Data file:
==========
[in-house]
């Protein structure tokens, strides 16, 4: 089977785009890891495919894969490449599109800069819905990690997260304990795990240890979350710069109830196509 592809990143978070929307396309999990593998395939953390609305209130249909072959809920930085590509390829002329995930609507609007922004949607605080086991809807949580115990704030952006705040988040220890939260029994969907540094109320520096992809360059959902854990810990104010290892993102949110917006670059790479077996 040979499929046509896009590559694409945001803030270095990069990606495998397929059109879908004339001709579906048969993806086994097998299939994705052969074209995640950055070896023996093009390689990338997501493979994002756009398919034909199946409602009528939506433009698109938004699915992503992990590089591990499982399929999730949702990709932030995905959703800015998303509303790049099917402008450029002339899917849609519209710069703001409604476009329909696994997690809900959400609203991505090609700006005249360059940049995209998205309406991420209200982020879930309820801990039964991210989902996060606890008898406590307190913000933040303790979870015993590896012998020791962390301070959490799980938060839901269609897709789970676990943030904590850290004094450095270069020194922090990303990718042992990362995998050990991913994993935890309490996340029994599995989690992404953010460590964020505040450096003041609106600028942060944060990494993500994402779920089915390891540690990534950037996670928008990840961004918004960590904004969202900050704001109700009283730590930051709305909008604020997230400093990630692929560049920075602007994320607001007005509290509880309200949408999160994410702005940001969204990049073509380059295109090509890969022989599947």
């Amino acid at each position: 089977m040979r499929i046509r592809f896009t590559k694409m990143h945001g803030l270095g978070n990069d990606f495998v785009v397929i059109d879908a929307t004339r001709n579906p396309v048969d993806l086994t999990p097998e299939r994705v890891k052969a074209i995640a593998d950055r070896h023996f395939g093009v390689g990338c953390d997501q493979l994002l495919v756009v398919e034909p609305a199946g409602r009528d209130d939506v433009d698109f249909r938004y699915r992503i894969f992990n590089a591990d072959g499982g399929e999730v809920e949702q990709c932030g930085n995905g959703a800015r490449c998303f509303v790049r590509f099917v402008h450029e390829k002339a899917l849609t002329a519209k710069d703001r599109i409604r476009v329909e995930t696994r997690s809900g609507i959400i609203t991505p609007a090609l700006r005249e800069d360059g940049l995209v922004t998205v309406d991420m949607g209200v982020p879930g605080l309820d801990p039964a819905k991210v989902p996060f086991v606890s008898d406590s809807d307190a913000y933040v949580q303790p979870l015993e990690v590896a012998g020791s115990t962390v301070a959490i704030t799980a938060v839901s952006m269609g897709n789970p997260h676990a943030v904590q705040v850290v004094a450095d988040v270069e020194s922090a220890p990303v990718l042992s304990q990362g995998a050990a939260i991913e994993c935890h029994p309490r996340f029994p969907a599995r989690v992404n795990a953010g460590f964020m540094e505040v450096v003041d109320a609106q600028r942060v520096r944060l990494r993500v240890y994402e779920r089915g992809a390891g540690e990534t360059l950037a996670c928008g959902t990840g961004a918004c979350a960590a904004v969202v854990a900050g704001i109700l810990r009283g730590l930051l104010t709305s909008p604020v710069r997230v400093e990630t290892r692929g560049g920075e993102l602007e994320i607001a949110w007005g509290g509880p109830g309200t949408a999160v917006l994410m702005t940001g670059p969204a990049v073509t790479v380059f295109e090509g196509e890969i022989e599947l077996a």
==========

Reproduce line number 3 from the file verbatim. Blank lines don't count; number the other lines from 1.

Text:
């Amino acid at each position: 089977m040979r499929i046509r592809f896009t590559k694409m990143h945001g803030l270095g978070n990069d990606f495998v785009v397929i059109d879908a929307t004339r001709n579906p396309v048969d993806l086994t999990p097998e299939r994705v890891k052969a074209i995640a593998d950055r070896h023996f395939g093009v390689g990338c953390d997501q493979l994002l495919v756009v398919e034909p609305a199946g409602r009528d209130d939506v433009d698109f249909r938004y699915r992503i894969f992990n590089a591990d072959g499982g399929e999730v809920e949702q990709c932030g930085n995905g959703a800015r490449c998303f509303v790049r590509f099917v402008h450029e390829k002339a899917l849609t002329a519209k710069d703001r599109i409604r476009v329909e995930t696994r997690s809900g609507i959400i609203t991505p609007a090609l700006r005249e800069d360059g940049l995209v922004t998205v309406d991420m949607g209200v982020p879930g605080l309820d801990p039964a819905k991210v989902p996060f086991v606890s008898d406590s809807d307190a913000y933040v949580q303790p979870l015993e990690v590896a012998g020791s115990t962390v301070a959490i704030t799980a938060v839901s952006m269609g897709n789970p997260h676990a943030v904590q705040v850290v004094a450095d988040v270069e020194s922090a220890p990303v990718l042992s304990q990362g995998a050990a939260i991913e994993c935890h029994p309490r996340f029994p969907a599995r989690v992404n795990a953010g460590f964020m540094e505040v450096v003041d109320a609106q600028r942060v520096r944060l990494r993500v240890y994402e779920r089915g992809a390891g540690e990534t360059l950037a996670c928008g959902t990840g961004a918004c979350a960590a904004v969202v854990a900050g704001i109700l810990r009283g730590l930051l104010t709305s909008p604020v710069r997230v400093e990630t290892r692929g560049g920075e993102l602007e994320i607001a949110w007005g509290g509880p109830g309200t949408a999160v917006l994410m702005t940001g670059p969204a990049v073509t790479v380059f295109e090509g196509e890969i022989e599947l077996a």